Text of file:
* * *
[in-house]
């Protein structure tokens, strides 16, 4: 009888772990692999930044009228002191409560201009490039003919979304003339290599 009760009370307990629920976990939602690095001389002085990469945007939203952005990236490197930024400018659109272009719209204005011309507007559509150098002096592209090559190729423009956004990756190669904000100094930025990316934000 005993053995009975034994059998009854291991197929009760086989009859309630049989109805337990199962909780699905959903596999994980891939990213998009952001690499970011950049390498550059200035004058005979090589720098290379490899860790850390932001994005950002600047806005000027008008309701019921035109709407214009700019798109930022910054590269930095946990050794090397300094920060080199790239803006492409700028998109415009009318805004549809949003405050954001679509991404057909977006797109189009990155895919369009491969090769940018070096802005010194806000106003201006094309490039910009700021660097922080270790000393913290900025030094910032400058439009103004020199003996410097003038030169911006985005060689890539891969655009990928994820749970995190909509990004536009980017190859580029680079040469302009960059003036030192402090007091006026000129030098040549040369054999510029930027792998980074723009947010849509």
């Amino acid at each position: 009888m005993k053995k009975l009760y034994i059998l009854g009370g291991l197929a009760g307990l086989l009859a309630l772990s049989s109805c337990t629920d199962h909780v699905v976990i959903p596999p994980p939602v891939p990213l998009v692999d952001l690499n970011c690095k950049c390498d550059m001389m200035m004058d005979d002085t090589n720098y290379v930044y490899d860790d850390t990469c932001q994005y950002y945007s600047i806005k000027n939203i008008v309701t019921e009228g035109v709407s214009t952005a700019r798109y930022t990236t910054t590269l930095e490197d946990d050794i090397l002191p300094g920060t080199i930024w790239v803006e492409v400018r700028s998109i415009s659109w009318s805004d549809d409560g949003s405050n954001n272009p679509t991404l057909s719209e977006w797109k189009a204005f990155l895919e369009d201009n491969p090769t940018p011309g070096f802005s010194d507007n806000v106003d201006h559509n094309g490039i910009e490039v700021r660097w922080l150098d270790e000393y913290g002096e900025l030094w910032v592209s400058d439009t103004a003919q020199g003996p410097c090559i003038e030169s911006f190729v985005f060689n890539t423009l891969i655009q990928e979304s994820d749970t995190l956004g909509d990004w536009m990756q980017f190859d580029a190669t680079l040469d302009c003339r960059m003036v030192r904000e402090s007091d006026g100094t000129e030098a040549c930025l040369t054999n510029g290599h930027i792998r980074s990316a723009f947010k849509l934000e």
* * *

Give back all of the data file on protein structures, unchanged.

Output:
[in-house]
């Protein structure tokens, strides 16, 4: 009888772990692999930044009228002191409560201009490039003919979304003339290599 009760009370307990629920976990939602690095001389002085990469945007939203952005990236490197930024400018659109272009719209204005011309507007559509150098002096592209090559190729423009956004990756190669904000100094930025990316934000 005993053995009975034994059998009854291991197929009760086989009859309630049989109805337990199962909780699905959903596999994980891939990213998009952001690499970011950049390498550059200035004058005979090589720098290379490899860790850390932001994005950002600047806005000027008008309701019921035109709407214009700019798109930022910054590269930095946990050794090397300094920060080199790239803006492409700028998109415009009318805004549809949003405050954001679509991404057909977006797109189009990155895919369009491969090769940018070096802005010194806000106003201006094309490039910009700021660097922080270790000393913290900025030094910032400058439009103004020199003996410097003038030169911006985005060689890539891969655009990928994820749970995190909509990004536009980017190859580029680079040469302009960059003036030192402090007091006026000129030098040549040369054999510029930027792998980074723009947010849509």
């Amino acid at each position: 009888m005993k053995k009975l009760y034994i059998l009854g009370g291991l197929a009760g307990l086989l009859a309630l772990s049989s109805c337990t629920d199962h909780v699905v976990i959903p596999p994980p939602v891939p990213l998009v692999d952001l690499n970011c690095k950049c390498d550059m001389m200035m004058d005979d002085t090589n720098y290379v930044y490899d860790d850390t990469c932001q994005y950002y945007s600047i806005k000027n939203i008008v309701t019921e009228g035109v709407s214009t952005a700019r798109y930022t990236t910054t590269l930095e490197d946990d050794i090397l002191p300094g920060t080199i930024w790239v803006e492409v400018r700028s998109i415009s659109w009318s805004d549809d409560g949003s405050n954001n272009p679509t991404l057909s719209e977006w797109k189009a204005f990155l895919e369009d201009n491969p090769t940018p011309g070096f802005s010194d507007n806000v106003d201006h559509n094309g490039i910009e490039v700021r660097w922080l150098d270790e000393y913290g002096e900025l030094w910032v592209s400058d439009t103004a003919q020199g003996p410097c090559i003038e030169s911006f190729v985005f060689n890539t423009l891969i655009q990928e979304s994820d749970t995190l956004g909509d990004w536009m990756q980017f190859d580029a190669t680079l040469d302009c003339r960059m003036v030192r904000e402090s007091d006026g100094t000129e030098a040549c930025l040369t054999n510029g290599h930027i792998r980074s990316a723009f947010k849509l934000e």